AC: It is impressive as it does come across as this paean to that era. Logistically though you have made some changes, you’ve set it in the future, they’re riding hoverbikes, and hoverscooters.


DG: I can tell you why I did that if you like. Well, when I first saw these scooters coming over the hill, or even before that, when I saw a bunch of local Mods turn up at the local dance hall, it was for me like “Jeez, who are these people??” You know, ‘cause I’d never seen stuff like that before. It was like people landing from Mars. In fact if you draw somebody on a scooter now, and a friend of mine pointed this out, a big guy on a little scooter does look a bit silly. I could appreciate that and thought that it was so, so I knew I had to come up with something that had the same kind of visceral impact as the reality of it did then. I also really didn’t want to do a complete retelling, I didn’t want to make it all exactly accurate – “these are the kind of cigarettes, this is the kind of way people somked” I really didn’t want to get into that.


AC: One or two of the characters did remind me of one or two of the characters in Quadrophenia – the cowardly one who knifes the biker when he’s trapped, that one, for example.

DG: Well, that one is based on someone I really knew, he didn’t knife anyone or kill anyone but he did get us into big, big trouble. Obviously people have made the comparison with Quadrophenia, but I’d rather think they were both drawn from the same reality – it was never an attempt to swipe anything from that.


AC: Well, you were there, so you could say that Quadrophenia was based on someone with your experience, in fact.

DG: Well, I have to say that Quadrophenia is really a very accurate movie, and it was close enough to the era that it was capable of doing that. What I was really interested in showing was that this was the beginning of young people – this sounds a very middle-aged thing to say – being able to decide their own fate, and have control in their own world. So in some ways it did have the same message.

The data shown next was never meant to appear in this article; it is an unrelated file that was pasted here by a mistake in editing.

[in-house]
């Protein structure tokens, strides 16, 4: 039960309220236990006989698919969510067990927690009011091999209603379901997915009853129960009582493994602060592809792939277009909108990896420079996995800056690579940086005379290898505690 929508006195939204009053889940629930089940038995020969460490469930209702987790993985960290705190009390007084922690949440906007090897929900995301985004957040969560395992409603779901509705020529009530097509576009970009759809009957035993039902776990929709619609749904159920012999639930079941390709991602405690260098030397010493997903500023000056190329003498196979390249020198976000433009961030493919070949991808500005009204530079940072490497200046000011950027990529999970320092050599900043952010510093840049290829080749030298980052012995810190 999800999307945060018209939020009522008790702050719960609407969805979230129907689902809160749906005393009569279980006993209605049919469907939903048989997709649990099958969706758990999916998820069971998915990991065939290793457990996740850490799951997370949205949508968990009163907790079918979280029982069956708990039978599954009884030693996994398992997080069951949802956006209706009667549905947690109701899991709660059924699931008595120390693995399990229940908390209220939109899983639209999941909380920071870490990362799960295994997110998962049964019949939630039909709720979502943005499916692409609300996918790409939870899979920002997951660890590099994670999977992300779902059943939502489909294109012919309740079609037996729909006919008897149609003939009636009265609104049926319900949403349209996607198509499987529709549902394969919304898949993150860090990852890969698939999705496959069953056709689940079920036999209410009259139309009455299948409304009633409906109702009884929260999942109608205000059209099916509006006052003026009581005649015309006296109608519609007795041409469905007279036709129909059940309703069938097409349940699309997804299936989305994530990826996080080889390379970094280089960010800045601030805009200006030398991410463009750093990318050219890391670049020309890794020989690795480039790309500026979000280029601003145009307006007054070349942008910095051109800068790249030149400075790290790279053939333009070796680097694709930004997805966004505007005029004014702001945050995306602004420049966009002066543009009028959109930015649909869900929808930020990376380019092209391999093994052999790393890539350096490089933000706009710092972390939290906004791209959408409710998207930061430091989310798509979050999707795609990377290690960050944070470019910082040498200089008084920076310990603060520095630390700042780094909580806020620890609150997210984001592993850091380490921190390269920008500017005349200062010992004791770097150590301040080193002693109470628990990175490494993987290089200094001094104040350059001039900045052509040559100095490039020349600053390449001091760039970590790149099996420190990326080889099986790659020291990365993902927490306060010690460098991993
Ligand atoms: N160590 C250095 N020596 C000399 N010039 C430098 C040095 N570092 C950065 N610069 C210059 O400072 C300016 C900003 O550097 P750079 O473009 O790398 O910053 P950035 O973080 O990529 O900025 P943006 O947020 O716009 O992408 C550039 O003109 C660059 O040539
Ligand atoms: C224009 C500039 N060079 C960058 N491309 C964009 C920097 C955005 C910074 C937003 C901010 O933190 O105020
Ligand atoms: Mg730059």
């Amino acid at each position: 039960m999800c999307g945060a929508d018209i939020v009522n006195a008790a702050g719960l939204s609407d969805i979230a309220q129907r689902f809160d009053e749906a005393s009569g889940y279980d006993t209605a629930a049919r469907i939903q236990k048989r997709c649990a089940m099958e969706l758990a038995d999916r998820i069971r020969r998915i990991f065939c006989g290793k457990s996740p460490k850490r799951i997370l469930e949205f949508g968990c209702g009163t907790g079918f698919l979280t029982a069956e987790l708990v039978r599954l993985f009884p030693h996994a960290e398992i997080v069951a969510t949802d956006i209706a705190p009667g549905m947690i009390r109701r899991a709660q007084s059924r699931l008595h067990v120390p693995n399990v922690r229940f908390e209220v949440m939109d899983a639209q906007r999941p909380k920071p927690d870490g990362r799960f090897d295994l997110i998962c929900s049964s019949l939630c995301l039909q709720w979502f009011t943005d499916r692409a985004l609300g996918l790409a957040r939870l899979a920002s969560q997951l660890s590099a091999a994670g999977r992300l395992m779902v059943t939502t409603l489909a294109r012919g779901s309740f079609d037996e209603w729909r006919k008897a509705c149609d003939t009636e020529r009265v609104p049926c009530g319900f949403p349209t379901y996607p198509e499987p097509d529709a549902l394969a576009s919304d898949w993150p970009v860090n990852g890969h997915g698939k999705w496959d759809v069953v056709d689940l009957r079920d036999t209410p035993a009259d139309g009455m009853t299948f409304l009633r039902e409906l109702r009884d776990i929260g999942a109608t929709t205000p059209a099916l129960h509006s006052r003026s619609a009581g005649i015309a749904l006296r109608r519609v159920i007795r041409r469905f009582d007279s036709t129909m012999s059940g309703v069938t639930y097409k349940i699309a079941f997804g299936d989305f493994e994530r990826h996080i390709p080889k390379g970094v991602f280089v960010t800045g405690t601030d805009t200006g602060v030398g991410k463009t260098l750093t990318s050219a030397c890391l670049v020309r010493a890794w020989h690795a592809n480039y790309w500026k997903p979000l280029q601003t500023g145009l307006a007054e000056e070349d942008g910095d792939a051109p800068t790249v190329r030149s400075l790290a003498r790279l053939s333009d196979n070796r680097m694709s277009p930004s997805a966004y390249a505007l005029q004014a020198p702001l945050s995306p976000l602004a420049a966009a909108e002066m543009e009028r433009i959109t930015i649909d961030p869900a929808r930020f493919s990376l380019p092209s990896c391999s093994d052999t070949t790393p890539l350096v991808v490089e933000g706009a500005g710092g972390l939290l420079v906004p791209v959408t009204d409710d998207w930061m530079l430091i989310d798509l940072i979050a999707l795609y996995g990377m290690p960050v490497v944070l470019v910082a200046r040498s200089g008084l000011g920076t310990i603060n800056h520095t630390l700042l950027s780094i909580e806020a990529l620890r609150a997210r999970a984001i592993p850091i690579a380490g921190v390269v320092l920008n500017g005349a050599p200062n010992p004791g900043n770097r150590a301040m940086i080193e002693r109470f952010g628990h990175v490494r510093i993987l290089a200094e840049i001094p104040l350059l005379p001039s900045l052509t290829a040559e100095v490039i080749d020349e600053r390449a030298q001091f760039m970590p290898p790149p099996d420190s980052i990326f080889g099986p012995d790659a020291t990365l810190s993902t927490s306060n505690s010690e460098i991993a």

AC: The strange thing is that at the end of the Originals he says that he’s going to be 18. I have to say that he does look a bit older than that.

DG: I’d say he does look a bit older than that, and I’d say that it’s more how you feel at the time. I look at pictures of me when I was 18, and I was really kind of grown-up, really kind of moving, and stylish, and I looked like a kid, but I didn’t think of myself like that. I was fresh-faced, baby-faced, almost, but I didn’t think of myself like that – I suppose I was going for a sole reality, and I also wanted to bring home that this had happened at a very young age, and all these dreadful things, all these life-changing things, happened in a very short amount of time. Probably the entire story-arc in the Originals takes place in a six month period, less maybe, you know, and I wanted to emphasize that as well. At that age, you do pack a lot in in a very short amount of time and you do feel that you know everything. And you do feel like you’ve grown up. But really, you’re not.


AC: One other question about the Originals – it is idealized, and does stylistically remind me of Watchmen at least a little. I’m sure that’s probably deliberate…

DG: What d’you mean, probably? Of course it is! (laughter).


AC: Trying to hedge my bets there. It’s a very easy-flowing story, but it’s not something intertextual like Watchmen, it’s straightforward in its’ narrative.

DG: That’s how I wanted it to be, yeah. I did want it to run smoothly, which I mean if you knew how long it took me and how long I slaved over it – it always amazes me about comics, that people can read them in a single sitting, and this took me several hundred sittings to draw it. And I was amazed that it did run so smoothly. Again, like Watchmen, as you said, I wanted it to look unmistakably the Originals – to do it in black and white and to set it in that time period, and I did a very specific thing in it if you look that the only solid blacks in it were when black was used as a colour, rather than when black is used for light and shade. I wanted it to be a clear line outline with black and several tones of grey as kind of flat colours, because I wanted it to look like a lot of the black and white things they did in the Warren magazines. Again, black and white to me always feels more “documentary”, and more real, and not pretty, so yes, there were definite stylistic decisions made there. And I guess the smooth storytelling would have to be my harking back to my training at DC Thomson, along, he said with a finishing flourish, “the many years of experience!”


AC: Yes, and the fact that you’d decided to be your own writer as well.